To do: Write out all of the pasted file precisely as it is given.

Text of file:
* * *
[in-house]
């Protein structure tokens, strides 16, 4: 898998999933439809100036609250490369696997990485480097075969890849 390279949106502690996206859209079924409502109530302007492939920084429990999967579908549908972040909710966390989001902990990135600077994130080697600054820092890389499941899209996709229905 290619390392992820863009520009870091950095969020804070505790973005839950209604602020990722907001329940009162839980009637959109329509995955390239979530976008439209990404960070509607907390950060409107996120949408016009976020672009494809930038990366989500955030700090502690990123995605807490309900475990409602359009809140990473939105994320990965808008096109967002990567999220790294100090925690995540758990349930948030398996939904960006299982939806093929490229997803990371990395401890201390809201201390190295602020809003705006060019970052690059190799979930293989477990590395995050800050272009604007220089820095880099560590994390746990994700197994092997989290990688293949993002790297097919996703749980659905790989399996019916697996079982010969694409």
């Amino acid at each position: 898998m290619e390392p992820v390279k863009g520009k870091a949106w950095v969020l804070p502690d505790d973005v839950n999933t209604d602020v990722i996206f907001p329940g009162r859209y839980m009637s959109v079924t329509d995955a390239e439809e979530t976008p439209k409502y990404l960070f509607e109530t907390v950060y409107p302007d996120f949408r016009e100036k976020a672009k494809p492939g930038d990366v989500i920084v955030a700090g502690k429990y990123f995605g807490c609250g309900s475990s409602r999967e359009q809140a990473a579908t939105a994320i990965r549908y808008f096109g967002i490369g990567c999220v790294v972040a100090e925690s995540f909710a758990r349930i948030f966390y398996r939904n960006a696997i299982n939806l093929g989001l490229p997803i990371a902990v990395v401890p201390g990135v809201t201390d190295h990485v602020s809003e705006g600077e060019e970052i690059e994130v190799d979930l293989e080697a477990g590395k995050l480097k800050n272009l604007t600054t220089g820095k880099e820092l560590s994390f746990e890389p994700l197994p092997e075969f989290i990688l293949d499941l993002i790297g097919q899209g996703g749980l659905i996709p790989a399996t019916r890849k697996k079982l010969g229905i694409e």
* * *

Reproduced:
[in-house]
């Protein structure tokens, strides 16, 4: 898998999933439809100036609250490369696997990485480097075969890849 390279949106502690996206859209079924409502109530302007492939920084429990999967579908549908972040909710966390989001902990990135600077994130080697600054820092890389499941899209996709229905 290619390392992820863009520009870091950095969020804070505790973005839950209604602020990722907001329940009162839980009637959109329509995955390239979530976008439209990404960070509607907390950060409107996120949408016009976020672009494809930038990366989500955030700090502690990123995605807490309900475990409602359009809140990473939105994320990965808008096109967002990567999220790294100090925690995540758990349930948030398996939904960006299982939806093929490229997803990371990395401890201390809201201390190295602020809003705006060019970052690059190799979930293989477990590395995050800050272009604007220089820095880099560590994390746990994700197994092997989290990688293949993002790297097919996703749980659905790989399996019916697996079982010969694409």
């Amino acid at each position: 898998m290619e390392p992820v390279k863009g520009k870091a949106w950095v969020l804070p502690d505790d973005v839950n999933t209604d602020v990722i996206f907001p329940g009162r859209y839980m009637s959109v079924t329509d995955a390239e439809e979530t976008p439209k409502y990404l960070f509607e109530t907390v950060y409107p302007d996120f949408r016009e100036k976020a672009k494809p492939g930038d990366v989500i920084v955030a700090g502690k429990y990123f995605g807490c609250g309900s475990s409602r999967e359009q809140a990473a579908t939105a994320i990965r549908y808008f096109g967002i490369g990567c999220v790294v972040a100090e925690s995540f909710a758990r349930i948030f966390y398996r939904n960006a696997i299982n939806l093929g989001l490229p997803i990371a902990v990395v401890p201390g990135v809201t201390d190295h990485v602020s809003e705006g600077e060019e970052i690059e994130v190799d979930l293989e080697a477990g590395k995050l480097k800050n272009l604007t600054t220089g820095k880099e820092l560590s994390f746990e890389p994700l197994p092997e075969f989290i990688l293949d499941l993002i790297g097919q899209g996703g749980l659905i996709p790989a399996t019916r890849k697996k079982l010969g229905i694409e």